by Mitch Kokai
Senior Political Analyst, John Locke Foundation
What happens — or what is likely to happen — is that the Democratic-controlled House votes to impeach and the GOP-controlled Senate votes to acquit, and the country moves on to the 2020 presidential election. After a lengthy, angry debate about whether Donald Trump should continue being president, Americans would move on to a different lengthy, angry debate about whether Donald Trump should continue being president. (“First American president to be impeached and then reelected” would be a really unusual distinction. And Grover Cleveland thought he was so special, just because he was the 22nd and 24th president! ) …
… The coming weeks will probably include a lot of fights about who’s testifying and who gets access to emails, documents, text messages, and other records. House Democrats will issue subpoenas and probably declare those who refuse to comply to be in contempt of Congress; many Trump administration officials will heartily concur that they feel contemptuous towards Adam Schiff and the rest. It will be ugly and messy, and the impeachment in the House may well end up moving forward without any testimony from key officials because they refuse to cooperate.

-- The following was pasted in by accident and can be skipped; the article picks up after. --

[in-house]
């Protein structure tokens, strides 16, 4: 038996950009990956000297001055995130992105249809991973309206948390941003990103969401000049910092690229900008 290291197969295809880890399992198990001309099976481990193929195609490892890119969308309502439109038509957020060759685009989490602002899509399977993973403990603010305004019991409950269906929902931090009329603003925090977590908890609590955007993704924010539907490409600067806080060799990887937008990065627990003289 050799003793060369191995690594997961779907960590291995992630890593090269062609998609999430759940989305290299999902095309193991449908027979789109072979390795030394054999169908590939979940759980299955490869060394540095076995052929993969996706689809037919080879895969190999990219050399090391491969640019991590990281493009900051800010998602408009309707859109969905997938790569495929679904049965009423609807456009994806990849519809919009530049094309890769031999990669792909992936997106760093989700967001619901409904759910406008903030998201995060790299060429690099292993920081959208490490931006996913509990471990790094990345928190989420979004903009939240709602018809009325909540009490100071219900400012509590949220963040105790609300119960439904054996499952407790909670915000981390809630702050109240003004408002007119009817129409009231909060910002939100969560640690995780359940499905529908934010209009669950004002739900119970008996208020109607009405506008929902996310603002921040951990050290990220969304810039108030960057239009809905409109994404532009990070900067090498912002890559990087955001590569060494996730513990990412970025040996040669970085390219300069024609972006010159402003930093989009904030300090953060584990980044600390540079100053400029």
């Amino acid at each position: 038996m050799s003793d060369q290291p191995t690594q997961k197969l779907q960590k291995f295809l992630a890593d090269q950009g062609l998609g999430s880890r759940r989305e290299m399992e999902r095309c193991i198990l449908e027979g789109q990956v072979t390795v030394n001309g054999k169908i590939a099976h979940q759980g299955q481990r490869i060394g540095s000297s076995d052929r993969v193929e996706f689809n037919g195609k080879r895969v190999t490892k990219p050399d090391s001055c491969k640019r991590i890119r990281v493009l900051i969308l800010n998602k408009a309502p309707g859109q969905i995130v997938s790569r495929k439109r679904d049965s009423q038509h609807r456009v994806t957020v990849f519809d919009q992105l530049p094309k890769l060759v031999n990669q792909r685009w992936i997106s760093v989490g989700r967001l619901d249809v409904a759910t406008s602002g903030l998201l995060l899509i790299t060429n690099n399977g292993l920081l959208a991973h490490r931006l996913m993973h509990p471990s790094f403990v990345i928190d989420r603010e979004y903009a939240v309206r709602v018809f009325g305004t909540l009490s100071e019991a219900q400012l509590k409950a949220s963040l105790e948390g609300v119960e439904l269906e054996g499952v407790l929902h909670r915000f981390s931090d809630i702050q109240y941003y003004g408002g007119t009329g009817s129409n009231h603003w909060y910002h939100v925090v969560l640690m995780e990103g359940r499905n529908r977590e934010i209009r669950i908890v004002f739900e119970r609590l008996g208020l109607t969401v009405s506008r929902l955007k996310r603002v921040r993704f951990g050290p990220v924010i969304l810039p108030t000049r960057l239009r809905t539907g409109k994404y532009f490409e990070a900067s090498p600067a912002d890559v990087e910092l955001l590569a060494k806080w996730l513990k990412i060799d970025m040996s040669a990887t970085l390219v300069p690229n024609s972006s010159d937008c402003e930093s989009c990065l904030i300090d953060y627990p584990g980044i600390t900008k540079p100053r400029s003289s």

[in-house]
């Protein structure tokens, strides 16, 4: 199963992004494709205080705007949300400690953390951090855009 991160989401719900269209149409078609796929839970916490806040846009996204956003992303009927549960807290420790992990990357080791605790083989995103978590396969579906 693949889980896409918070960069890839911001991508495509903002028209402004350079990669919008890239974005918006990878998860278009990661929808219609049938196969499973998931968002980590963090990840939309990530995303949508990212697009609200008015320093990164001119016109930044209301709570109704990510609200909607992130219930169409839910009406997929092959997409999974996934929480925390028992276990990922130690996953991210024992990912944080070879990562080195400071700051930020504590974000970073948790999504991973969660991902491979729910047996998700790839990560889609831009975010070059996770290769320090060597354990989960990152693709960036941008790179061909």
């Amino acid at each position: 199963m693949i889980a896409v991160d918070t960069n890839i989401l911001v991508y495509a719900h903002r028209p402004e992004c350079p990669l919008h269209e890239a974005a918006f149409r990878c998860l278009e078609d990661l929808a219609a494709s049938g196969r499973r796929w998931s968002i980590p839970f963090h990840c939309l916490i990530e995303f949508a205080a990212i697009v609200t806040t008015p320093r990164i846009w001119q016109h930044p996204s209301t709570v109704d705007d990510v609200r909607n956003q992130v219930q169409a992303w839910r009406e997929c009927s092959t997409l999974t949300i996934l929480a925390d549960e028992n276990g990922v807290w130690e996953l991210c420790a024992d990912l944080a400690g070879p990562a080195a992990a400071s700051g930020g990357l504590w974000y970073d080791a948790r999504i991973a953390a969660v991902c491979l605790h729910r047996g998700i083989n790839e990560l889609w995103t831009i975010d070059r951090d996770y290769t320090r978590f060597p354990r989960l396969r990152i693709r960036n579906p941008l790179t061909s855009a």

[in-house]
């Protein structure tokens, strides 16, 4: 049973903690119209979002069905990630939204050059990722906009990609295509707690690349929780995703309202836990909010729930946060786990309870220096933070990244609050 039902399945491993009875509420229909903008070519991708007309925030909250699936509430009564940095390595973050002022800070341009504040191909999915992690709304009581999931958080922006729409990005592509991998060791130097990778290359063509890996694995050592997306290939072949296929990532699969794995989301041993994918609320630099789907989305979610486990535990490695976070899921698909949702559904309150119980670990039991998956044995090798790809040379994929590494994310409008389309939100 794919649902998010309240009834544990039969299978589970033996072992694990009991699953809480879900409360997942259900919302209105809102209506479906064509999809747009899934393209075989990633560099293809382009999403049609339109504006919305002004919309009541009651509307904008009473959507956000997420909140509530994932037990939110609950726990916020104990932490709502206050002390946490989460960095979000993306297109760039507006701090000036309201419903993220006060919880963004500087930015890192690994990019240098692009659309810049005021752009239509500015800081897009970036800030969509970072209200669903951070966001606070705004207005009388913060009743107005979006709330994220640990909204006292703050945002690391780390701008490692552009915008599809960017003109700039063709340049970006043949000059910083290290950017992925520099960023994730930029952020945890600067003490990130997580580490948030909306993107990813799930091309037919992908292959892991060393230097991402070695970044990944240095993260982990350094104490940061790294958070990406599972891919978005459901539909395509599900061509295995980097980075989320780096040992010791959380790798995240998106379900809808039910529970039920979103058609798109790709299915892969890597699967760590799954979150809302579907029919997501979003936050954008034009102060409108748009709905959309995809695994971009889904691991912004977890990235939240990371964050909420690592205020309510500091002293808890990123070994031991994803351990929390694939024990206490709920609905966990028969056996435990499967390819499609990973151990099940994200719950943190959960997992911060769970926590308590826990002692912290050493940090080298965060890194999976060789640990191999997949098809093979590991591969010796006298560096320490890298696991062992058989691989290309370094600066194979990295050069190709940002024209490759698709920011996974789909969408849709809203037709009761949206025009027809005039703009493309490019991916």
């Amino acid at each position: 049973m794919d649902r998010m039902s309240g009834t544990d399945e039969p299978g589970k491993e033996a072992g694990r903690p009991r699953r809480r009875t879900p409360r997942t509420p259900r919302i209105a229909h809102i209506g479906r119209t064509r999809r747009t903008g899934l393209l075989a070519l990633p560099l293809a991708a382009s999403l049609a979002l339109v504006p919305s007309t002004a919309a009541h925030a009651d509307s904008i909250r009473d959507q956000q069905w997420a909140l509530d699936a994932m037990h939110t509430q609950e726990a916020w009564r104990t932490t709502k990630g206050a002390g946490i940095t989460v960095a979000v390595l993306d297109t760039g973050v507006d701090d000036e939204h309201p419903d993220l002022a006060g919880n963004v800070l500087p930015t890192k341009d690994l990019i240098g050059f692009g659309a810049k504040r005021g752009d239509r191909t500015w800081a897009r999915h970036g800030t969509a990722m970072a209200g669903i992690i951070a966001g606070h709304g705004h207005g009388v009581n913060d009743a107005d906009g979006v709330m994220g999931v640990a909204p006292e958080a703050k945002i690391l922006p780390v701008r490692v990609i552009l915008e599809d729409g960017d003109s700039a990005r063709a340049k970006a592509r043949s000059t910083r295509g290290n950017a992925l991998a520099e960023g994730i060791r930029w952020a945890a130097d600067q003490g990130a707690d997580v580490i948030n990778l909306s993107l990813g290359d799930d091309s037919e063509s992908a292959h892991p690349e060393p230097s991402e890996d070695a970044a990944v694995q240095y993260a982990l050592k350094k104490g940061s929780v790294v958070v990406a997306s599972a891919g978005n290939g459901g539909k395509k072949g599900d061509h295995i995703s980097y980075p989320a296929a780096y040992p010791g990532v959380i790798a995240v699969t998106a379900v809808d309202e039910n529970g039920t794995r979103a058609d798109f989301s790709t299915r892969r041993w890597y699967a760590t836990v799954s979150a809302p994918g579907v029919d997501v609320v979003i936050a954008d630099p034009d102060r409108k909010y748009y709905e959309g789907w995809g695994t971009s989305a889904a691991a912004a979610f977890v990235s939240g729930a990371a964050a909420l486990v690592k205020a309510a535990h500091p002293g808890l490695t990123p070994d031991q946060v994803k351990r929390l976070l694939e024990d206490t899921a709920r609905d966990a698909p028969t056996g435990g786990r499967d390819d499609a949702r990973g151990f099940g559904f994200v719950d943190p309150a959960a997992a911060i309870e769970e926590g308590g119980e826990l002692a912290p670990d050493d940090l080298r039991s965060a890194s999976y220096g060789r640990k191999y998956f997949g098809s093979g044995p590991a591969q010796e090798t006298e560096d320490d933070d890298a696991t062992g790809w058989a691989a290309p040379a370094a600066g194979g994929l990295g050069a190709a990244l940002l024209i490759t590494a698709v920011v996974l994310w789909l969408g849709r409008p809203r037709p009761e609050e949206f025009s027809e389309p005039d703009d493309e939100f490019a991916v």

If the general mood of the public is that opponents of President Trump never granted him the the full respect for the office that he was due, and set out to destroy his presidency from day one, they will quickly tire of the spectacle of members of Congress in even higher dudgeon than usual. But the public could also conclude that the Trump administration simply ignores laws they find inconvenient, and defies lawful requests for documents and testimony from elected officials they don’t like. This might be exactly the sort of contrast that the Democratic nominee wants as a backdrop to the 2020 election.